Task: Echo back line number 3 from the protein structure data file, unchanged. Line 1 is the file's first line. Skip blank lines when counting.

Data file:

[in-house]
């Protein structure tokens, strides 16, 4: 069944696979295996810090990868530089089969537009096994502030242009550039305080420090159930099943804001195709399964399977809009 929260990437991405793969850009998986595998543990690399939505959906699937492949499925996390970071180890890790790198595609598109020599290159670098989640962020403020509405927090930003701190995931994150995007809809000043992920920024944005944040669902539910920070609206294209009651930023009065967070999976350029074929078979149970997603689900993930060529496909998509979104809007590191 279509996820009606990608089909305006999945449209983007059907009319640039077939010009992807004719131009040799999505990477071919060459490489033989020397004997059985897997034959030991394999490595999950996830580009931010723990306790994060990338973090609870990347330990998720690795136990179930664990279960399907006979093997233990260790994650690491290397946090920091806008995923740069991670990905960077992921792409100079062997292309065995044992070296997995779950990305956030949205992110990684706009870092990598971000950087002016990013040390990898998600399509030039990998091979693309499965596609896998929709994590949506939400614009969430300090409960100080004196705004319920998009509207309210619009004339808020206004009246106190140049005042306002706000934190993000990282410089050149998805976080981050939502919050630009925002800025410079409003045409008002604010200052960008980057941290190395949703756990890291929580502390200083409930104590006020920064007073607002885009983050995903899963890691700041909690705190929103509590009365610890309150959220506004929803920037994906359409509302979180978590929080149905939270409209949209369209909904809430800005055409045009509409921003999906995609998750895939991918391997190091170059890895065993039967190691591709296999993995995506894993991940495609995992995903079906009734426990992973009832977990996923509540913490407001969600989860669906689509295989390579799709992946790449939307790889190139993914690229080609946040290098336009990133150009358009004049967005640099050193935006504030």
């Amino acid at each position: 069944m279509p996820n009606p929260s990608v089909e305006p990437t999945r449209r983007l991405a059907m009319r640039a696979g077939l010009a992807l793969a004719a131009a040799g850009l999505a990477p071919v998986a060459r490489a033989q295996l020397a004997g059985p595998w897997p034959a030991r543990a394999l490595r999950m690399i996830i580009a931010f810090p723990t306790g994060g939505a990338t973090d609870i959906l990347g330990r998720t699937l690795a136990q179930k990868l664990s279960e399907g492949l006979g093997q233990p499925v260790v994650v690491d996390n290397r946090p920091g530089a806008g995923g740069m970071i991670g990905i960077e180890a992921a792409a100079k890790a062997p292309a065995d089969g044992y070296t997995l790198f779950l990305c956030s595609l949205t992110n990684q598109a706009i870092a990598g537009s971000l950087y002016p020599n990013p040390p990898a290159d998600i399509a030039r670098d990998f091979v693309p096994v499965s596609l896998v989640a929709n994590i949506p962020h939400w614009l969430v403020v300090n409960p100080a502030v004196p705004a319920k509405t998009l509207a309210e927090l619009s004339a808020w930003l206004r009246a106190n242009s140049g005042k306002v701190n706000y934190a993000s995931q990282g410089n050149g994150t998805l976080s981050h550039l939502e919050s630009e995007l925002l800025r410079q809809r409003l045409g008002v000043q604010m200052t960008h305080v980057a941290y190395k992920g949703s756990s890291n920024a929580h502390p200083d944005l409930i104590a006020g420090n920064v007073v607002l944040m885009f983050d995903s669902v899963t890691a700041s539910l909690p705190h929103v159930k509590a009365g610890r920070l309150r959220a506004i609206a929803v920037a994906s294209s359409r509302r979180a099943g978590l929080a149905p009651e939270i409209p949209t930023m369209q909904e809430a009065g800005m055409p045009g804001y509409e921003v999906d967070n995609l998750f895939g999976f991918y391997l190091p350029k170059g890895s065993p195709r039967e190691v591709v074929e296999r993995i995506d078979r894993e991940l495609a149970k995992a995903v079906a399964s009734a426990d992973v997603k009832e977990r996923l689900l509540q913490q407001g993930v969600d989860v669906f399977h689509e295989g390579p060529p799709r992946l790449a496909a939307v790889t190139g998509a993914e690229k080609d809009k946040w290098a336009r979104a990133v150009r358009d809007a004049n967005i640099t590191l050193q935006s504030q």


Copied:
């Amino acid at each position: 069944m279509p996820n009606p929260s990608v089909e305006p990437t999945r449209r983007l991405a059907m009319r640039a696979g077939l010009a992807l793969a004719a131009a040799g850009l999505a990477p071919v998986a060459r490489a033989q295996l020397a004997g059985p595998w897997p034959a030991r543990a394999l490595r999950m690399i996830i580009a931010f810090p723990t306790g994060g939505a990338t973090d609870i959906l990347g330990r998720t699937l690795a136990q179930k990868l664990s279960e399907g492949l006979g093997q233990p499925v260790v994650v690491d996390n290397r946090p920091g530089a806008g995923g740069m970071i991670g990905i960077e180890a992921a792409a100079k890790a062997p292309a065995d089969g044992y070296t997995l790198f779950l990305c956030s595609l949205t992110n990684q598109a706009i870092a990598g537009s971000l950087y002016p020599n990013p040390p990898a290159d998600i399509a030039r670098d990998f091979v693309p096994v499965s596609l896998v989640a929709n994590i949506p962020h939400w614009l969430v403020v300090n409960p100080a502030v004196p705004a319920k509405t998009l509207a309210e927090l619009s004339a808020w930003l206004r009246a106190n242009s140049g005042k306002v701190n706000y934190a993000s995931q990282g410089n050149g994150t998805l976080s981050h550039l939502e919050s630009e995007l925002l800025r410079q809809r409003l045409g008002v000043q604010m200052t960008h305080v980057a941290y190395k992920g949703s756990s890291n920024a929580h502390p200083d944005l409930i104590a006020g420090n920064v007073v607002l944040m885009f983050d995903s669902v899963t890691a700041s539910l909690p705190h929103v159930k509590a009365g610890r920070l309150r959220a506004i609206a929803v920037a994906s294209s359409r509302r979180a099943g978590l929080a149905p009651e939270i409209p949209t930023m369209q909904e809430a009065g800005m055409p045009g804001y509409e921003v999906d967070n995609l998750f895939g999976f991918y391997l190091p350029k170059g890895s065993p195709r039967e190691v591709v074929e296999r993995i995506d078979r894993e991940l495609a149970k995992a995903v079906a399964s009734a426990d992973v997603k009832e977990r996923l689900l509540q913490q407001g993930v969600d989860v669906f399977h689509e295989g390579p060529p799709r992946l790449a496909a939307v790889t190139g998509a993914e690229k080609d809009k946040w290098a336009r979104a990133v150009r358009d809007a004049n967005i640099t590191l050193q935006s504030q």